The UKRI GCRF Gender, Justice and Security Hub is a multi-partner, five-year research consortium working with local and global civil society, practitioners, governments and international organisations to advance gender justice and inclusive peace. 

A key area of the Hub’s work relates to research design, and methodological innovation. This stream of activity is focused on exploring the process of research design, the identification of appropriate research methods, and the ethics and practice of research with diverse research participants. Across the thirty-two projects, researchers from around the world are using a variety of methodological approaches to establish how we can advance gender justice and inclusive peace, include through photo-voice research, theatre productions and participatory action projects.

We asked the members of the Hub for their best methods advice. Here are their top 5 tips:

1. Let your research question guide your research methods

Having a really clear research question at the outset is important for framing your research, but it also guides what methods to use. It’s tempting to use familiar methods for each new project, but the research question should determine whether those methods are appropriate or not. Your question might well change over the course of your research project – in fact, it almost certainly will, and that’s fine! You just need to make sure that the methods you choose are the best ones for answering your question, whatever it ends up being.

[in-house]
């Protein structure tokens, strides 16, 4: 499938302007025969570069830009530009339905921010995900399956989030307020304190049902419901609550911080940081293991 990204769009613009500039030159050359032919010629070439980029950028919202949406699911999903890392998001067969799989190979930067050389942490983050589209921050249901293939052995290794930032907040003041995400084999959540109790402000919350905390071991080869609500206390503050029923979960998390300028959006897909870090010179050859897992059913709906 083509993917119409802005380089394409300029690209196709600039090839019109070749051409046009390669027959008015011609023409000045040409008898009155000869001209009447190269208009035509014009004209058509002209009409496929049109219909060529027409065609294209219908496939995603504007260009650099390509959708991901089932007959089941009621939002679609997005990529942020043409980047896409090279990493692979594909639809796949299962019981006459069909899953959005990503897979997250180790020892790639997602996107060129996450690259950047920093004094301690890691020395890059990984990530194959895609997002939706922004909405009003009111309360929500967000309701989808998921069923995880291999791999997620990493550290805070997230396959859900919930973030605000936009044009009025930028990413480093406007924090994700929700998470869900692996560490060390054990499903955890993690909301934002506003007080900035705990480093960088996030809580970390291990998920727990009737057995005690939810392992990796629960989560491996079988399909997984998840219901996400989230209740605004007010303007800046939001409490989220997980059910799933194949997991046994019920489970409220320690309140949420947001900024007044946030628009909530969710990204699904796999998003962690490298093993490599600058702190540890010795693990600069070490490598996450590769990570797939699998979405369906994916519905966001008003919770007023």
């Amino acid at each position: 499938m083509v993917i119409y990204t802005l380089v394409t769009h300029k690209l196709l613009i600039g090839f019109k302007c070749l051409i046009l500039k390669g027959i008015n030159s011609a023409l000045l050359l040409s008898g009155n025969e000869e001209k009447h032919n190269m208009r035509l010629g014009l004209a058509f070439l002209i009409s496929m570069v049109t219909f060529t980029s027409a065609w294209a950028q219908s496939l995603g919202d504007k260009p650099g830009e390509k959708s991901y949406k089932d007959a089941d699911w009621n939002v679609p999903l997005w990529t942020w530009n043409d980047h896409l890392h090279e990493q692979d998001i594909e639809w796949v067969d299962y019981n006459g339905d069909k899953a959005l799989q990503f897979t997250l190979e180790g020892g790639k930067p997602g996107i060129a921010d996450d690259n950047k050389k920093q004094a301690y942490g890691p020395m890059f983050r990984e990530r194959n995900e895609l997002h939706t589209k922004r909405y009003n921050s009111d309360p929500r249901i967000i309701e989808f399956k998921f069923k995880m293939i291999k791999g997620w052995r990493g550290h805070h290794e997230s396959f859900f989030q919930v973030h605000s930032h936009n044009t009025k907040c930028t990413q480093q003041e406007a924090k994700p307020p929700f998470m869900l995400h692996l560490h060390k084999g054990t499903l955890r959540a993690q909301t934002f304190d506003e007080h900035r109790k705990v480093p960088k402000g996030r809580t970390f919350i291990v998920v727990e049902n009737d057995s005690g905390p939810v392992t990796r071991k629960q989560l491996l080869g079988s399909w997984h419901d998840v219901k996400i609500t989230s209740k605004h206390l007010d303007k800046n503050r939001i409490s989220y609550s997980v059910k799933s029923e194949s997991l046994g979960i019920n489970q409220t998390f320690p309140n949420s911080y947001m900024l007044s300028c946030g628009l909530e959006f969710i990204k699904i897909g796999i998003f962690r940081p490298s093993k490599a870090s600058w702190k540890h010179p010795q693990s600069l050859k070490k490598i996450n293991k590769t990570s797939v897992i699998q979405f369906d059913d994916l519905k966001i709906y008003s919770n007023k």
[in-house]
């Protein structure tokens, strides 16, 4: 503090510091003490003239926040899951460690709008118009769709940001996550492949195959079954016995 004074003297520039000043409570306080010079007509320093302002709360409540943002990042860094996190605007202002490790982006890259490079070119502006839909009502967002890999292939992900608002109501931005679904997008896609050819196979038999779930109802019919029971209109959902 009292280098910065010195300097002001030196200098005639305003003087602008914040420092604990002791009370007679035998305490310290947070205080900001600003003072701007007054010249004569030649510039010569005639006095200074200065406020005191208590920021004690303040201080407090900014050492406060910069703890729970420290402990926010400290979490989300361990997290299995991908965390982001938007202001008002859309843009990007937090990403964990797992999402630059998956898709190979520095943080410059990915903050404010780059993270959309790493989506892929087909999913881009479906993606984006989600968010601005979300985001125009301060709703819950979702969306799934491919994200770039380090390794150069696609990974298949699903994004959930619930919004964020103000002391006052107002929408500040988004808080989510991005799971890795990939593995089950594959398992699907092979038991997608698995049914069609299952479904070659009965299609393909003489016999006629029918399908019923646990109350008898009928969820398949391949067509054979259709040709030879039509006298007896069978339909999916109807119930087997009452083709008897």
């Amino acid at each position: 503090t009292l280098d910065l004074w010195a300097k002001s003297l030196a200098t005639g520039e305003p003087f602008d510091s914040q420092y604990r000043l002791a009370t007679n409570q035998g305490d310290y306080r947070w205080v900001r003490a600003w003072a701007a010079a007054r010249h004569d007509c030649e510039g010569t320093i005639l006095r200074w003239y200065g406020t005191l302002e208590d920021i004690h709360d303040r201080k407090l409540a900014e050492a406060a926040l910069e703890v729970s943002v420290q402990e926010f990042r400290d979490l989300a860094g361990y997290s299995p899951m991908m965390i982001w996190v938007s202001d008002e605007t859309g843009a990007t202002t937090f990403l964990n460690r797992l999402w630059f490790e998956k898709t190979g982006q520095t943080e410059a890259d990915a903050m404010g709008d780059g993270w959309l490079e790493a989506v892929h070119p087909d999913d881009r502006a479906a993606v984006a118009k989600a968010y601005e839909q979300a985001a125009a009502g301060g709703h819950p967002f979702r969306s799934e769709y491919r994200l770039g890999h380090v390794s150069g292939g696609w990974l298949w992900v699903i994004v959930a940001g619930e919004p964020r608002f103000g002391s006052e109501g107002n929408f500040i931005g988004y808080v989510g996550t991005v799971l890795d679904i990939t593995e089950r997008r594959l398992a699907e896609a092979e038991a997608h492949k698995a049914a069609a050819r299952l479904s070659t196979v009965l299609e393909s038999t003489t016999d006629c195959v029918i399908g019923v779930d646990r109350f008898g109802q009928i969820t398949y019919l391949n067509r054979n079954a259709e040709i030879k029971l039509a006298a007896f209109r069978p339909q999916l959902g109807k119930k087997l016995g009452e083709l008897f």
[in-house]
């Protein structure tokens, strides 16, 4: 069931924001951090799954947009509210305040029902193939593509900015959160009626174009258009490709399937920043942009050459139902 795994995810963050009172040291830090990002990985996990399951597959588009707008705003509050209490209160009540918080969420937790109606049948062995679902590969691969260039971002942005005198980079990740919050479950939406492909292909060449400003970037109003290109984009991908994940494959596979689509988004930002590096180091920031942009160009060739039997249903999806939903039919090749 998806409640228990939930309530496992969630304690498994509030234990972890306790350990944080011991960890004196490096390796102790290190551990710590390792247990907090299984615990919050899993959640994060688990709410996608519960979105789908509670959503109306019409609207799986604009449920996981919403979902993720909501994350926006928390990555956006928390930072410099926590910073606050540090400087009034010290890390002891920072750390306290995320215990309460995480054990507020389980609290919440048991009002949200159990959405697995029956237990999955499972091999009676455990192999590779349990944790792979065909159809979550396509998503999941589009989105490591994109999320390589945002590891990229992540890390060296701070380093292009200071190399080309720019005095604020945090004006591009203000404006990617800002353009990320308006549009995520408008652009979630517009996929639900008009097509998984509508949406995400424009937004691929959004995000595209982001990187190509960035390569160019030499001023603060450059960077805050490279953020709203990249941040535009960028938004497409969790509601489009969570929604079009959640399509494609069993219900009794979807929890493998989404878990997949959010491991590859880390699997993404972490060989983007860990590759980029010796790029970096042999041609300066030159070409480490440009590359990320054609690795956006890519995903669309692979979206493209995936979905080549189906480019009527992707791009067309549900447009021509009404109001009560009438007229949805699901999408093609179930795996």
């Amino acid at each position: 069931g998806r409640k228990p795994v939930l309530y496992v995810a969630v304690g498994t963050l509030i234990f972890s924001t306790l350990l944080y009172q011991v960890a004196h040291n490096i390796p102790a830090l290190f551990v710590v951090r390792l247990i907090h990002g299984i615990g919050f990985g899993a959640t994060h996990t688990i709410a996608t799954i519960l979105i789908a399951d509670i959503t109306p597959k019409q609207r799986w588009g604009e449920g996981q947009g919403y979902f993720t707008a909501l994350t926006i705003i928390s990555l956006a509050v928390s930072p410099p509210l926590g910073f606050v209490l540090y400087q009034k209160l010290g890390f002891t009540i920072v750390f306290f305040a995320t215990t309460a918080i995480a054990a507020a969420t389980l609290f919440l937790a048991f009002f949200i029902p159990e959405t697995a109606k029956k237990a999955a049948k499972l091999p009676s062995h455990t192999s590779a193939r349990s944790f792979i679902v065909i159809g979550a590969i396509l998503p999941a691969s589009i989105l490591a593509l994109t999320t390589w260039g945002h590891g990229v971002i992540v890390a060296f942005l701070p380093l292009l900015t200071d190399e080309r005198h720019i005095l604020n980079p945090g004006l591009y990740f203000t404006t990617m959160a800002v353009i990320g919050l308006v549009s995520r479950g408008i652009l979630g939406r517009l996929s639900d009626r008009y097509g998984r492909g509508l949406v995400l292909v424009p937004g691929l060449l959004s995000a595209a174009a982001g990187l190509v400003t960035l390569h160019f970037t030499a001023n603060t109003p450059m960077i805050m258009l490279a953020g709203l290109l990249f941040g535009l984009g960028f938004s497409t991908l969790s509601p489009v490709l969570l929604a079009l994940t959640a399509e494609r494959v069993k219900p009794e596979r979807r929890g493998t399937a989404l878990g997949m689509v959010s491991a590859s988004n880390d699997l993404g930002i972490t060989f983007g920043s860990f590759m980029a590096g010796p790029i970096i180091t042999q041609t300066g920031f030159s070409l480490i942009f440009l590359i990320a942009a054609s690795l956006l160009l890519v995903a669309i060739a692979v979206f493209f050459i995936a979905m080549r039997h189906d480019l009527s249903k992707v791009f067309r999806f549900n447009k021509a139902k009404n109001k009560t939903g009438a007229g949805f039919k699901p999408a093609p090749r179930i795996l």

2. Be methodologically open-minded

Even though you might have an idea about which method or methods you would like to use, keep an open mind. Learn what you can about all sorts of methods – take classes, talk to other researchers about their methods, and read widely, including from other disciplines. Having a range of methodological tools in your toolbox – including both qualitative and quantitative methods – will only help you to be a better researcher.

3. Be flexible

Research rarely goes to plan. You might not be able to speak to the participants you had wanted to speak to, the data that you planned to analysis might have inexplicably disappeared, or a global pandemic might disrupt your fieldwork plans. While it’s frustrating, learning to adapt to these kinds of setbacks is part of your research training. Instead, ask yourself how you can adapt to the new circumstances. Are there other sources of data that you could use? Can you reframe your research question slightly to open up new methods?

4. Be aware of your power and positionality

Conducting research with other people – whether as colleagues, research collaborators or research participants – involves relationships, and relationships invariably have power dynamics. If you are a researcher at a university, your institutional affiliation will create opportunities in terms of authority, access and resources (such as access to literature). With this privilege comes responsibility. When you undertake an ethnography, for example, or conduct interviews with a vulnerable population, you need to be especially aware of the hierarchies and divisions that may exist and acknowledge how those hierarchies will inform and influence the work you are doing.   

5. Stay curious

The origins of the word ‘research’ are from the French rechercher, to seek or to search for. Remember to always hold whatever it is that you are ‘seeking’ at the centre of your research design. Despite the challenges that you may face in doing your research, let curiosity keep driving you. Finding an issue that you are genuinely curious about – and a research question that you actually want to know the answer to – will help you to keep going if (when!) the research gets tricky.